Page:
Sunday, March 1, 2015

LAR 560 Conference Call with Bradley Cantrell (02.25.2015)

This week we spoke with Bradley Cantrell about his work with GSD and how he got into landscape architecture. His path was typical. As an undergrad he was a painter and computer scientist,  yet also very interested in horticulture and farming. He realized that there was a design side to environment and got his undergrad from university of Kentucky. Afterward, he went on to graduate school.

Conceptual underpinnings--- there was no way at the time to get digital illustration side to it, so he 
dove headfirst into a whole range of computation courses in 2000 at GSD. He also took courses at MIT and Harvard that dealt with computing, and ended up working for Hargreaves among others. He knew he wanted to teach and pushed himself to teach, so he came back to GSD to teach and lucked into tenure track position.

As I also would like to teach at some point in the future, I found his talk with us very inspirational.  He felt like part of the push has been in terms of landscape architecture and technology. He holds a firm belief that our profession, while wanting to engage technology, has love/hate relationship with it. I agree with him that it needs to be fostered more in profession and also have a b ig desire for profession to take technology “by the horns and guide it to move forward.” 

In terms of research, it has evolved a bit over the years, but his current research is in "responsive landscapes"--design visualization and digital workflows. The point of first book was to bridge this gap 2000-2007-- huge gap between idea that representation comes from physical analog tools (the way we draw)-- has been important to our profession as an aesthetic and an altruistic analog model.
The Process of using a drawing to represent how to construct something or our speculation about some landscape or future architecture has evolved over time. 

Some other highlights:
“While we are wanting to be cognizant of our place in the world, we also have to recognize the effects we have on it and work symbiotically with it. Technologically responsive and about understanding and mapping out ecological systems and about how as human beings we build structures in them.”

“Working methods: big issue with responsive technologies is developing models or abstractions of landscapes that allow us to act upon them. Building inventories of sites, analyzing them, and then acting upon that information. How might we build a model that is continually updating and evolving and how can we use that to create a relationship between landscape and representation?”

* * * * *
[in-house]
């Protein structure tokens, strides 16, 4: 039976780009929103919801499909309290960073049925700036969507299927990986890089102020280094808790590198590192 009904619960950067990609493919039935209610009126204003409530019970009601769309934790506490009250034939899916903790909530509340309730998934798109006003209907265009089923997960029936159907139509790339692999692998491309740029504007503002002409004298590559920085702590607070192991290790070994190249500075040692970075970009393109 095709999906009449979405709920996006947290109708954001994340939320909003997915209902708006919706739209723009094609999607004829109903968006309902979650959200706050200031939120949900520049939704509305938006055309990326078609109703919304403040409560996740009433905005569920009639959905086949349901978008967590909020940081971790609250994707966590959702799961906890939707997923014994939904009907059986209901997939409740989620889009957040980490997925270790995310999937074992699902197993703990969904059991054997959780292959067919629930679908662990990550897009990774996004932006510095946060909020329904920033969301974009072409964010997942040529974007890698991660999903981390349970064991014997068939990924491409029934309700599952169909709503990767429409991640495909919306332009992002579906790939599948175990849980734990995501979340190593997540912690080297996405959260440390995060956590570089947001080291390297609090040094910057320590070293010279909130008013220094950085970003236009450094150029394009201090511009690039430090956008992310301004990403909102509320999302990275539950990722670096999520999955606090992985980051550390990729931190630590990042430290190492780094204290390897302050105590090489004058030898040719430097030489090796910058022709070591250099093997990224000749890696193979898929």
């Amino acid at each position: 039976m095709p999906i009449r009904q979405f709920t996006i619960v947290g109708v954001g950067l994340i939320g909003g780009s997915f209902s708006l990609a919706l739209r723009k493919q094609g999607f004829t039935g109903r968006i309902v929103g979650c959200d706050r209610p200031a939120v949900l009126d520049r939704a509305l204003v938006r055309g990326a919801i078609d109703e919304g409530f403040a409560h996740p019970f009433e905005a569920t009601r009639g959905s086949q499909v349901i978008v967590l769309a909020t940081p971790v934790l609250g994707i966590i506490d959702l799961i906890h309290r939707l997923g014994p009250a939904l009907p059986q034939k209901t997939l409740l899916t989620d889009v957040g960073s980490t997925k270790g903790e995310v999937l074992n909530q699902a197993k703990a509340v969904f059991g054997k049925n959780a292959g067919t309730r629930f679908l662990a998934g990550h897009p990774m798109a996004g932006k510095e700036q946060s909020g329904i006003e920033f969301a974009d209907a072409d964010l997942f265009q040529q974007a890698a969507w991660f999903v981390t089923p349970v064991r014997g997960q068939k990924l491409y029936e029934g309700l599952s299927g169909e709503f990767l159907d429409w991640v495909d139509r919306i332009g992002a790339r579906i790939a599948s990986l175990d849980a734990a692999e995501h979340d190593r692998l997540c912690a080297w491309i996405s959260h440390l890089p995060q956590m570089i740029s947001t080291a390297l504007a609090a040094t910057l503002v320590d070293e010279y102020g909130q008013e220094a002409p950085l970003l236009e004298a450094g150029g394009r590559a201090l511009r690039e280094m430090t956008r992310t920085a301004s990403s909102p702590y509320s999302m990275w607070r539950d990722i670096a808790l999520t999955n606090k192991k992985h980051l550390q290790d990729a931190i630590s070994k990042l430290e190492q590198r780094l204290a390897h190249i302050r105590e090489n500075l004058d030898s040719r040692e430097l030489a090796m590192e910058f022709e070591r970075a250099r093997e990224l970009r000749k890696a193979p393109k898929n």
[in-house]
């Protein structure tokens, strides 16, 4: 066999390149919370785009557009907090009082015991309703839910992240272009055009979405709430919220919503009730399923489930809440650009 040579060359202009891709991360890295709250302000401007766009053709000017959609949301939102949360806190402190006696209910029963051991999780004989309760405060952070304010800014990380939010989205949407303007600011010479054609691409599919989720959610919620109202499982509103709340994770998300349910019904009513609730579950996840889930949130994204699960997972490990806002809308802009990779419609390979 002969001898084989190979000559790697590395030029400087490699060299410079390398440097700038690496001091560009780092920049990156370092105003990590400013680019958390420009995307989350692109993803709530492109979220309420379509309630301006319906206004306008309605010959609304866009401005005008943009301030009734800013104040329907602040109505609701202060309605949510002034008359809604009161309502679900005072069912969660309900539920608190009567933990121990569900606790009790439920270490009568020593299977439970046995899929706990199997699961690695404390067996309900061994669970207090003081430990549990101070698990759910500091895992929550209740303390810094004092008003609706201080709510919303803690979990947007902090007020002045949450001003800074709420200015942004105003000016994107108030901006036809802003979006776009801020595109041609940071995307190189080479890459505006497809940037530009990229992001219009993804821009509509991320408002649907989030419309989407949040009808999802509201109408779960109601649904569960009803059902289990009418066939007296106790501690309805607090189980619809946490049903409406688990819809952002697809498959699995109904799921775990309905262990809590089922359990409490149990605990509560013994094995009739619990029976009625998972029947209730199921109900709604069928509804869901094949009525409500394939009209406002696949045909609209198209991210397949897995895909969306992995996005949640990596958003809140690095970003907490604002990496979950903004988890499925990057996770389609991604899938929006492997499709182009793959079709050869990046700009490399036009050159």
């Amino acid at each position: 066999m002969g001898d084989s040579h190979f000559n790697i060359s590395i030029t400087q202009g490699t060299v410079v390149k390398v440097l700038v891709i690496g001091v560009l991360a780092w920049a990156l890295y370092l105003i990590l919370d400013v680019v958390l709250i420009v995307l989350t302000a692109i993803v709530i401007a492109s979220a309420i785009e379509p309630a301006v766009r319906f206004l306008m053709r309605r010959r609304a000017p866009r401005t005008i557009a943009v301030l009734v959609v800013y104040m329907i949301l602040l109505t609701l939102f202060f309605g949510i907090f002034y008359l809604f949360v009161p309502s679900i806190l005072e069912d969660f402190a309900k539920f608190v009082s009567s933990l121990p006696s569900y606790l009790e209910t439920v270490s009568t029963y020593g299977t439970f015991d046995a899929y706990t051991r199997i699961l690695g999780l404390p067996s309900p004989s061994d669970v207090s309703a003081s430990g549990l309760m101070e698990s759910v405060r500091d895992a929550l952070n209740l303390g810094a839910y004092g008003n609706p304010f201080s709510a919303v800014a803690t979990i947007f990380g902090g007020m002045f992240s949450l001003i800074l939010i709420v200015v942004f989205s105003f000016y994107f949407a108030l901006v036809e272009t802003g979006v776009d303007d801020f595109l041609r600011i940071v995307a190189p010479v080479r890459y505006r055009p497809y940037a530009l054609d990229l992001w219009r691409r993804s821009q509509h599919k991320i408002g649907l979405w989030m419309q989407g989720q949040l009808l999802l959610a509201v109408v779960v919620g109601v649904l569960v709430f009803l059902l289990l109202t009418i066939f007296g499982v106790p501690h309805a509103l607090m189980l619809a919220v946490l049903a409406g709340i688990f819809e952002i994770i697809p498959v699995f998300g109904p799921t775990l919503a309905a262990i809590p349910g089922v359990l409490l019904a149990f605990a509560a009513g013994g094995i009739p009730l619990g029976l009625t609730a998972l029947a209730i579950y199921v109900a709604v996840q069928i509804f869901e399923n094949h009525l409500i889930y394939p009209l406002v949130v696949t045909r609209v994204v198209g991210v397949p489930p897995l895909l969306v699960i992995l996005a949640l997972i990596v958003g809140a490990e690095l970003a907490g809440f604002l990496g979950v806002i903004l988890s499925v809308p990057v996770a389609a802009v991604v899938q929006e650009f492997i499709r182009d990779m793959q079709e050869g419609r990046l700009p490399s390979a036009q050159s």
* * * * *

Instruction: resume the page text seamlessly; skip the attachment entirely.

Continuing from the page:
He also spoke at length about computational fluid dynamics and analog model of flow. James C. Scott-- “all of these technologies are all about controlling us. They all control us based on a narrowing of vision and to make decisions based on this narrow vision requires us to have a cynical view of our reality.”

I agree with him that selective reality is a conscious choice and serves as a model of our world. It is indeed a lens we build for ourselves-- extremely personal and subjective in terms of articulating our worldview (which is inherently distorted by our cognizant experiences. When he showed us the Mississippi basin model, it did seem to represent a very tangible and performance reduction of the essence of the basin and its functionality in a very distilled manner. As in the model with the alfalfa sprouts and with differentiating layers of strata, the combination of digital and analog models is a very significant leap in technology and resolving environmental issues through the interplay of science and technology.

Other highlights included:
“How do you see your work as a tool to be translated for someone who is wanting to use implementation for data to use safeties on the ground? If we cannot use tools to build and construct, we're not doing anything.”
“Telling a story that has different levels of honesty all the time--There's always a piece about it that is inherently a lie-- the key is that it isn't the central aspect of that illustration or that it is know that there is not a truth to it. The honesty comes from acknowledging the lie.”
“What do you want to express and get out of project by using drawings as a vehicle for expression?”

“Who are you following?” Great question. 

He told us that he gains a lot of inspiration from artists doing work from digital fabrication and developing autonomous art. As a former artist and someone who wears many hats artistically and scientifically, I can highly relate to this as an influencer of work and process in general.

Overall, I was enamored with his work. Although I highly doubt I will ever go to Harvard or engage in projects in such a highly-functioning way, I am extremely interested in the work he has been doing and will continue investigating it in the future. 

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